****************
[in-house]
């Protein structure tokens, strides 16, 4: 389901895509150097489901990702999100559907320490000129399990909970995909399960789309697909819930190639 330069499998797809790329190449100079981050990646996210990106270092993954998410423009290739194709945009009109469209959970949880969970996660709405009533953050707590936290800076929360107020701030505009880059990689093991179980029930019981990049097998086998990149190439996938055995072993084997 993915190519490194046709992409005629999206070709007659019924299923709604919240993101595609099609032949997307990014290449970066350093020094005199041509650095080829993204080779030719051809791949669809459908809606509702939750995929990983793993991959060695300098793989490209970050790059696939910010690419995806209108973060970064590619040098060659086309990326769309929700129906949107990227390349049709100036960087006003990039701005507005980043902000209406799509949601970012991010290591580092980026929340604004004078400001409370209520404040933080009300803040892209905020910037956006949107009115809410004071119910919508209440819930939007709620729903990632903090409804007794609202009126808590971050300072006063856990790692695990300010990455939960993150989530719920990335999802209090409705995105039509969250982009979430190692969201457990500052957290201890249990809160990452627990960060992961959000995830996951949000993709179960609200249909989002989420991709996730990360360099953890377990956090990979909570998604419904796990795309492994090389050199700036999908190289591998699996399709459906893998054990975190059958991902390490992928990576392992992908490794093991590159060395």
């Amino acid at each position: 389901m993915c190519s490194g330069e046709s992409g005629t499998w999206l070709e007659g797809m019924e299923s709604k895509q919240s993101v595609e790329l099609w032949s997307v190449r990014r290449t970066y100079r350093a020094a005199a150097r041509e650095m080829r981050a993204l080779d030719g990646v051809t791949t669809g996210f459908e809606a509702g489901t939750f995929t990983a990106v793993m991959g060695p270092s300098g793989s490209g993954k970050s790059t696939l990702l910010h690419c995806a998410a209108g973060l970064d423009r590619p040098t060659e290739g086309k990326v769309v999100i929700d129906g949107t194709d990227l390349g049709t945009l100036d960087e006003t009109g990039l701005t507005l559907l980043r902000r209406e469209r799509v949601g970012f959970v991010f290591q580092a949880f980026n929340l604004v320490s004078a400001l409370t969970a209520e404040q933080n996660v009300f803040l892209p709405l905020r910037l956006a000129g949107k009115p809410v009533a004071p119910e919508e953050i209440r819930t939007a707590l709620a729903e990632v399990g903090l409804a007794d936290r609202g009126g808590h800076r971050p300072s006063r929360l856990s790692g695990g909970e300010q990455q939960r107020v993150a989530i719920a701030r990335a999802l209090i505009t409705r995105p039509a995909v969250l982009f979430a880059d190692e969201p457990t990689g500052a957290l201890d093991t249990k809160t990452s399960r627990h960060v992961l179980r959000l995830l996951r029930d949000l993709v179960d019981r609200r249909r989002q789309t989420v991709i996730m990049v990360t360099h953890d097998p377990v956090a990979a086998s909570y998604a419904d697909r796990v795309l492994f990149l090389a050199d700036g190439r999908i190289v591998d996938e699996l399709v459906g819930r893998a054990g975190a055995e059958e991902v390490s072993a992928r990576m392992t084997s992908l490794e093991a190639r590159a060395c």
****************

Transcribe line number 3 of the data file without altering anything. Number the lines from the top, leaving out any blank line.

């Amino acid at each position: 389901m993915c190519s490194g330069e046709s992409g005629t499998w999206l070709e007659g797809m019924e299923s709604k895509q919240s993101v595609e790329l099609w032949s997307v190449r990014r290449t970066y100079r350093a020094a005199a150097r041509e650095m080829r981050a993204l080779d030719g990646v051809t791949t669809g996210f459908e809606a509702g489901t939750f995929t990983a990106v793993m991959g060695p270092s300098g793989s490209g993954k970050s790059t696939l990702l910010h690419c995806a998410a209108g973060l970064d423009r590619p040098t060659e290739g086309k990326v769309v999100i929700d129906g949107t194709d990227l390349g049709t945009l100036d960087e006003t009109g990039l701005t507005l559907l980043r902000r209406e469209r799509v949601g970012f959970v991010f290591q580092a949880f980026n929340l604004v320490s004078a400001l409370t969970a209520e404040q933080n996660v009300f803040l892209p709405l905020r910037l956006a000129g949107k009115p809410v009533a004071p119910e919508e953050i209440r819930t939007a707590l709620a729903e990632v399990g903090l409804a007794d936290r609202g009126g808590h800076r971050p300072s006063r929360l856990s790692g695990g909970e300010q990455q939960r107020v993150a989530i719920a701030r990335a999802l209090i505009t409705r995105p039509a995909v969250l982009f979430a880059d190692e969201p457990t990689g500052a957290l201890d093991t249990k809160t990452s399960r627990h960060v992961l179980r959000l995830l996951r029930d949000l993709v179960d019981r609200r249909r989002q789309t989420v991709i996730m990049v990360t360099h953890d097998p377990v956090a990979a086998s909570y998604a419904d697909r796990v795309l492994f990149l090389a050199d700036g190439r999908i190289v591998d996938e699996l399709v459906g819930r893998a054990g975190a055995e059958e991902v390490s072993a992928r990576m392992t084997s992908l490794e093991a190639r590159a060395c």